Leaving San Francisco for a 125-mile /200-kilometer drive to Monterey.

After a quick breakfast of sandwiches, fruit, and coffee at Bread and Cacao, next-door to our hotel (199 Sutter Street and Kearny), we headed south on US-101 to San Mateo.

route 8 SF - Monterrey

I forgot to back-up the webcam footage that evening, so newer files had unfortunately overwritten this leg of our road trip. Therefore, no footage of the near collisions as some idiots used the ‘remain in your lane’ concept to do a 90mph / 140km/h slalom to still make an exit for SFO. Luckily, we set course to the coast by taking Highway 92 to Half Moon Bay, where we picked up Highway 1 southbound again, readjusting to the laid back pace and fantastic scenery.

The only scenic pictures we took along the way was at our first real stop at the Gazos Creek Año Nuevo State Park near Pescadero:

As we wanted to visit the aquarium in Monterey that afternoon, we only had a short stop in Santa Cruz. The Hawaiian food we had in Eureka had struck a chord, and due to our craving for a good Poke Bowl, we had selected Pono Hawaiian Grill (120 Union St) for lunch.

Chantal opted for the Salmon-Cilantro & Avocado Poke: cubed salmon filet, sweet onions, green onions, tomato, fresh minced cilantro, and sliced avocado, shoyu poke sauce, black sesame seeds and sushi ginger on top. I chose the Creamy Wasabi Poke: cubed Ahi tuna, sweet onion, and cucumber mixed with wasabi mayo and topped with Japanese furikake seasoning, sushi ginger, and crispy wontons. They were both incredibly tasty! The kids had the Grilled Teriyaki Beef: sirloin tip beef marinated in a shoyu, garlic, ginger and sugar-based marinade topped with sesame seeds and green onion (and steamed rice and macaroni salad of course!) as well as the very lovely Kalua pork Quesedilla which came with a very nice sweet and sour sauce.

The Monterey Bay Aquarium was a great experience because a number of the tanks relating to the local maritime life are connected with the Monterey Bay. With surf and current simulation and pumping vast amounts of bay water into the tanks, they tried to recreate the natural habitat as much as possible. Also, the history of the Cannery Row, immortalized in Steinbeck’s classic novel Of Mice and Men, was very impressive.

The Lion’s mane and Egg-yolk jellyfishes, the larger species of jellies found in Monterey Bay (and along the entire west coast of the Americas) are truly fascinating, especially the egg-yolk jellyfish pictured here. As if a large egg was cracked and poured into water, their bell is yolk-yellow at the center, with hundreds of tentacles clustered like an underwater spiderweb. I think that despite the crowds, I spent about 5 minutes looking at their slow and majestic movements.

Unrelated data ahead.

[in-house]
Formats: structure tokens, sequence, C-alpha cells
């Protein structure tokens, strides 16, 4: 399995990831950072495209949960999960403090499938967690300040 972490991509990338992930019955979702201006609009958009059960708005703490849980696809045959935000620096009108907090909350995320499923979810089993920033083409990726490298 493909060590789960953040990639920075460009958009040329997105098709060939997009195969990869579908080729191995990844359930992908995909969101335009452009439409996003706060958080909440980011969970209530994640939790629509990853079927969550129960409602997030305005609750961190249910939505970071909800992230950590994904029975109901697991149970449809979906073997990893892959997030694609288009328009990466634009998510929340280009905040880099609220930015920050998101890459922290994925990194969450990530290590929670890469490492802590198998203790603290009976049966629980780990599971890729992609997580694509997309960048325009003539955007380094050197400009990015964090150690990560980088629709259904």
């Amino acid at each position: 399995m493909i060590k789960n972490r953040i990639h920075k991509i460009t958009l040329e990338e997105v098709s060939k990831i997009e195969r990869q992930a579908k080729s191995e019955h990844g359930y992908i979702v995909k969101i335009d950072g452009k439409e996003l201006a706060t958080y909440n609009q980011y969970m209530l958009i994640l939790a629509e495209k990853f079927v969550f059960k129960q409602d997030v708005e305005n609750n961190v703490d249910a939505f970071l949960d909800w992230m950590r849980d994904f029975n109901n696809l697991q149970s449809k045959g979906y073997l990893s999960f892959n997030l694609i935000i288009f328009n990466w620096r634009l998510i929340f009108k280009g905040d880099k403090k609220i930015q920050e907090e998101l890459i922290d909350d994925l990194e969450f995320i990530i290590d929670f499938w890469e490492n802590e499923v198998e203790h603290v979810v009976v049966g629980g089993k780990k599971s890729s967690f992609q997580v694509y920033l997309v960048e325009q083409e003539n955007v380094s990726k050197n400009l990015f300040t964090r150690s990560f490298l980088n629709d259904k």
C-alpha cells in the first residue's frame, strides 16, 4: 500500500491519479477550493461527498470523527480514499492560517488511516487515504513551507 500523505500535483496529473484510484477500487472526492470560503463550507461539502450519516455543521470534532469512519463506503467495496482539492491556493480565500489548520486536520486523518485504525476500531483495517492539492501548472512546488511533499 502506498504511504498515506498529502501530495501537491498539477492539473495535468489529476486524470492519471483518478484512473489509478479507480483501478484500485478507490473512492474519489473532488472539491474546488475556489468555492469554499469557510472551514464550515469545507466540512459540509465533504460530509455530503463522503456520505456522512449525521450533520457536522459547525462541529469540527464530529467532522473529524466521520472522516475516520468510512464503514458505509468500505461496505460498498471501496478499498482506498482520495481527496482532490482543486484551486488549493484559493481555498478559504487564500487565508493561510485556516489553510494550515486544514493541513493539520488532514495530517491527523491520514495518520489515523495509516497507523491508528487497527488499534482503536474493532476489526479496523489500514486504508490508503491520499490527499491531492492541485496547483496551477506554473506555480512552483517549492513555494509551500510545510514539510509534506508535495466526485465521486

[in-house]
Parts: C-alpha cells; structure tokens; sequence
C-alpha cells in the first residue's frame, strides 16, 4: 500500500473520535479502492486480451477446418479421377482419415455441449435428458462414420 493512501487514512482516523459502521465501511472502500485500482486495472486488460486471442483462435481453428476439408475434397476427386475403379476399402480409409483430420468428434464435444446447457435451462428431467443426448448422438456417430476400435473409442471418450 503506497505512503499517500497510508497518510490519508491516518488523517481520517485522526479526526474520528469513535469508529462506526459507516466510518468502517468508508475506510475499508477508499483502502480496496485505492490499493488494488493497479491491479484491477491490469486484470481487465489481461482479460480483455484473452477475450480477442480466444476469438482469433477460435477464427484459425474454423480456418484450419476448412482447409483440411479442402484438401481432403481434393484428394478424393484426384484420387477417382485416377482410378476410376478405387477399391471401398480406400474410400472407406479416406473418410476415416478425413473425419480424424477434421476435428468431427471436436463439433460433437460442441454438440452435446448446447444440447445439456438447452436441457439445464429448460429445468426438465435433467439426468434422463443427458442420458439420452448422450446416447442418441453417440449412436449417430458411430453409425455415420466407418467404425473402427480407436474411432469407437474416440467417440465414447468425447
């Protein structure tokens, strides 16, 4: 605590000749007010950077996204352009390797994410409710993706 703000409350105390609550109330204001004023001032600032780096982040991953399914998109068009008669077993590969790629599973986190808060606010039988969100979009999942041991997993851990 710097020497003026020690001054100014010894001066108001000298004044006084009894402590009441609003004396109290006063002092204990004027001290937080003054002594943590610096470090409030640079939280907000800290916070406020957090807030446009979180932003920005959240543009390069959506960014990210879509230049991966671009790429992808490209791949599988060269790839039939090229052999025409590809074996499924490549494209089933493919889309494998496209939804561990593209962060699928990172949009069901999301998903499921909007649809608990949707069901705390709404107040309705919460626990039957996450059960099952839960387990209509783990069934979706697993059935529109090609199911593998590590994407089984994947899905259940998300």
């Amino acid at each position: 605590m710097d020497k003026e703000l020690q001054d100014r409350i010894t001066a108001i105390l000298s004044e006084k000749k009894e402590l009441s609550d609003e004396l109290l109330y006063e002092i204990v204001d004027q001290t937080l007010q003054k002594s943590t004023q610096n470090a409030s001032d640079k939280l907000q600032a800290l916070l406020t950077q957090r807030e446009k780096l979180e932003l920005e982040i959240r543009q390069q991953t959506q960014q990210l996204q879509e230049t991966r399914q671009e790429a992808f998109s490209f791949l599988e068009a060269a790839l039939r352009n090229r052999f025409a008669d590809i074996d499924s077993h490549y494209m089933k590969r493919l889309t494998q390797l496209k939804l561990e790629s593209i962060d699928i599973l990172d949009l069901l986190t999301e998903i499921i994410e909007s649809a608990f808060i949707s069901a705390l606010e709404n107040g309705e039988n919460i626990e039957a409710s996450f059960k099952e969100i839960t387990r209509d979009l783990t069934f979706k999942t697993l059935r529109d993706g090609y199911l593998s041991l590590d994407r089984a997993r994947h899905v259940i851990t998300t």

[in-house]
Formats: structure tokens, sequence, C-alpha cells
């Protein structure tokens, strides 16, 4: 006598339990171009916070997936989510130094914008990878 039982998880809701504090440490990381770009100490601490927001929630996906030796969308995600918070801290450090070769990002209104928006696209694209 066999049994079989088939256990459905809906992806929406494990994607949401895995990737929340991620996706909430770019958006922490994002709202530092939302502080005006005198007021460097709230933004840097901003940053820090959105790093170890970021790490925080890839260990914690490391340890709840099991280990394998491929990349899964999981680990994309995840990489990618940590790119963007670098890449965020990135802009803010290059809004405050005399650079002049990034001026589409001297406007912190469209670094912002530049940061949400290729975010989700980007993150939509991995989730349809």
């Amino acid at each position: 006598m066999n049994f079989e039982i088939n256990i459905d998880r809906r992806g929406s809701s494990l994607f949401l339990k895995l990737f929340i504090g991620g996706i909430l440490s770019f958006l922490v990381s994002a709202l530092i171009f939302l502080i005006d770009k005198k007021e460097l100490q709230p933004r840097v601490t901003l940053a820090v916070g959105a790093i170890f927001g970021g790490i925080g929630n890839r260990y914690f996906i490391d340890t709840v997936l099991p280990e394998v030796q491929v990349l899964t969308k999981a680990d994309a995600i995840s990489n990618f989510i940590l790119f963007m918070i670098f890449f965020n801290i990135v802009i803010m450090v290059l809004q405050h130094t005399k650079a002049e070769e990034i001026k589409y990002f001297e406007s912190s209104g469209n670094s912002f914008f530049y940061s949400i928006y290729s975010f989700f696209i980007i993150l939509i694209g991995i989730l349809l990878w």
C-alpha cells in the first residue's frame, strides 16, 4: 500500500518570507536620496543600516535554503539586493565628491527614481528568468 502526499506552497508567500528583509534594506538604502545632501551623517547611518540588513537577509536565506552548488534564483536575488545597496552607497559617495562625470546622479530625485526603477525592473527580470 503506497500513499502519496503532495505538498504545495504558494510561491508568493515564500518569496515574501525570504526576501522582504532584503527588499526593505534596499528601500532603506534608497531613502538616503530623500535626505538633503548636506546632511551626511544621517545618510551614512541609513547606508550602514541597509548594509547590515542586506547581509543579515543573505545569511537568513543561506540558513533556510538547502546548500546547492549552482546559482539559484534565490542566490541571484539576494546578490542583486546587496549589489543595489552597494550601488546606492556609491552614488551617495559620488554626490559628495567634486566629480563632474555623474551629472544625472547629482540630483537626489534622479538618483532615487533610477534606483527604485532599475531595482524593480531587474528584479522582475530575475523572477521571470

With an entrance fee of $50 for adults and $30/40 for children and students, respectively, it was one of the priciest visits on our road trip, but well worth it, and it was completed packed on an overcast Tuesday afternoon.

As we spent several hours in the Aquarium, we checked in the Hotel Abrego (755 Abrego Street) around 6pm. We spotted a Thai restaurant, Krua Thai, in a food court across the street from the hotel (731 Munras Avenue), and their menu also had noodle soups on it, so the kids were in favor of having dinner there.

For starters, Chantal opted for a cup of Tom Yum Soup (Tofu, Lemongrass, tomato, mushroom, cilantro, and lime juice), and the rest shared a portion of the Thai Chicken Satay served with peanut sauce. As said, for mains, the kids opted for beef and chicken noodle soups (rice noodles in chicken/beef broth with bean sprouts, green onion, and cilantro). They had a variety of flat noodles – relatively thick and a width of about 1¼ inch / 3cm – that we had never come across before. The kids loved them and impressed the waiters in how far they managed to eat the adult portion soup.

Chantal had her eyes set on the vegetarian Panang Curry with baby corn, carrots, bell pepper, and basil, which was delicious. I chose their signature Laab Kai dish, which was ground chicken marinated in lime juice, roasted rice powder, mint, and red onion served with cabbage wedge. This was a truly fantastic dish, and despite medium hotness, its incredible punch was really addictive. At the least, when you visit a Thai restaurant, you already prepare yourself that “medium” hotness level is the equivalent of burning out in a controlled manner, under constant supply of Chang and Singha beers… Sweat was beading on the brows, but we just had to dig in again and again… Yum!

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